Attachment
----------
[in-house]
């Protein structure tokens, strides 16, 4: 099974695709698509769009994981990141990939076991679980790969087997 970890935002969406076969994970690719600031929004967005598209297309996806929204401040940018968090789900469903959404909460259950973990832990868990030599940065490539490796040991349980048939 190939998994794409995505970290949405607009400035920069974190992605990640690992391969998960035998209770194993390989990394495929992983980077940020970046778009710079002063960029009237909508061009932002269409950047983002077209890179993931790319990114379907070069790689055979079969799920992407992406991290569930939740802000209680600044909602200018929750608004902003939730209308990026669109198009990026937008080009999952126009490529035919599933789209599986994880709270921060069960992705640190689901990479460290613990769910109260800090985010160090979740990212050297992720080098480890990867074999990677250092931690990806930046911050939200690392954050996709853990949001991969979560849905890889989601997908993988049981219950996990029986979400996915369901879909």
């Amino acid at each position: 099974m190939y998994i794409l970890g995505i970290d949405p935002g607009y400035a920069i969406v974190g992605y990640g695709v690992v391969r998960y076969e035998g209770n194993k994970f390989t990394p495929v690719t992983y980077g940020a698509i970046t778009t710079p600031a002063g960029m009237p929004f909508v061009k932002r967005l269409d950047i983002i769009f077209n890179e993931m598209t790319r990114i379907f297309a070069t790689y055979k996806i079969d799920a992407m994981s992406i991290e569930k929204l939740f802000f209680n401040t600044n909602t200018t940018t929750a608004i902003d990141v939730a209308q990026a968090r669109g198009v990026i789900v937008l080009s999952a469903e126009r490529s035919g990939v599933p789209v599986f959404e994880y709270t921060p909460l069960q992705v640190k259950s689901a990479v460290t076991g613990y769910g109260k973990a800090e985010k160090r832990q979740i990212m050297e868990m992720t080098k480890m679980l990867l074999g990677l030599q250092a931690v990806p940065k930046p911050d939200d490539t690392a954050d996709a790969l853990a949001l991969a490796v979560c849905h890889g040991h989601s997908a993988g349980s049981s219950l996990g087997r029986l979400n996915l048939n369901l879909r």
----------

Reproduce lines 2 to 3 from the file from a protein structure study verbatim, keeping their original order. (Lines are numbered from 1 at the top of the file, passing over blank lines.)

């Protein structure tokens, strides 16, 4: 099974695709698509769009994981990141990939076991679980790969087997 970890935002969406076969994970690719600031929004967005598209297309996806929204401040940018968090789900469903959404909460259950973990832990868990030599940065490539490796040991349980048939 190939998994794409995505970290949405607009400035920069974190992605990640690992391969998960035998209770194993390989990394495929992983980077940020970046778009710079002063960029009237909508061009932002269409950047983002077209890179993931790319990114379907070069790689055979079969799920992407992406991290569930939740802000209680600044909602200018929750608004902003939730209308990026669109198009990026937008080009999952126009490529035919599933789209599986994880709270921060069960992705640190689901990479460290613990769910109260800090985010160090979740990212050297992720080098480890990867074999990677250092931690990806930046911050939200690392954050996709853990949001991969979560849905890889989601997908993988049981219950996990029986979400996915369901879909």
């Amino acid at each position: 099974m190939y998994i794409l970890g995505i970290d949405p935002g607009y400035a920069i969406v974190g992605y990640g695709v690992v391969r998960y076969e035998g209770n194993k994970f390989t990394p495929v690719t992983y980077g940020a698509i970046t778009t710079p600031a002063g960029m009237p929004f909508v061009k932002r967005l269409d950047i983002i769009f077209n890179e993931m598209t790319r990114i379907f297309a070069t790689y055979k996806i079969d799920a992407m994981s992406i991290e569930k929204l939740f802000f209680n401040t600044n909602t200018t940018t929750a608004i902003d990141v939730a209308q990026a968090r669109g198009v990026i789900v937008l080009s999952a469903e126009r490529s035919g990939v599933p789209v599986f959404e994880y709270t921060p909460l069960q992705v640190k259950s689901a990479v460290t076991g613990y769910g109260k973990a800090e985010k160090r832990q979740i990212m050297e868990m992720t080098k480890m679980l990867l074999g990677l030599q250092a931690v990806p940065k930046p911050d939200d490539t690392a954050d996709a790969l853990a949001l991969a490796v979560c849905h890889g040991h989601s997908a993988g349980s049981s219950l996990g087997r029986l979400n996915l048939n369901l879909r």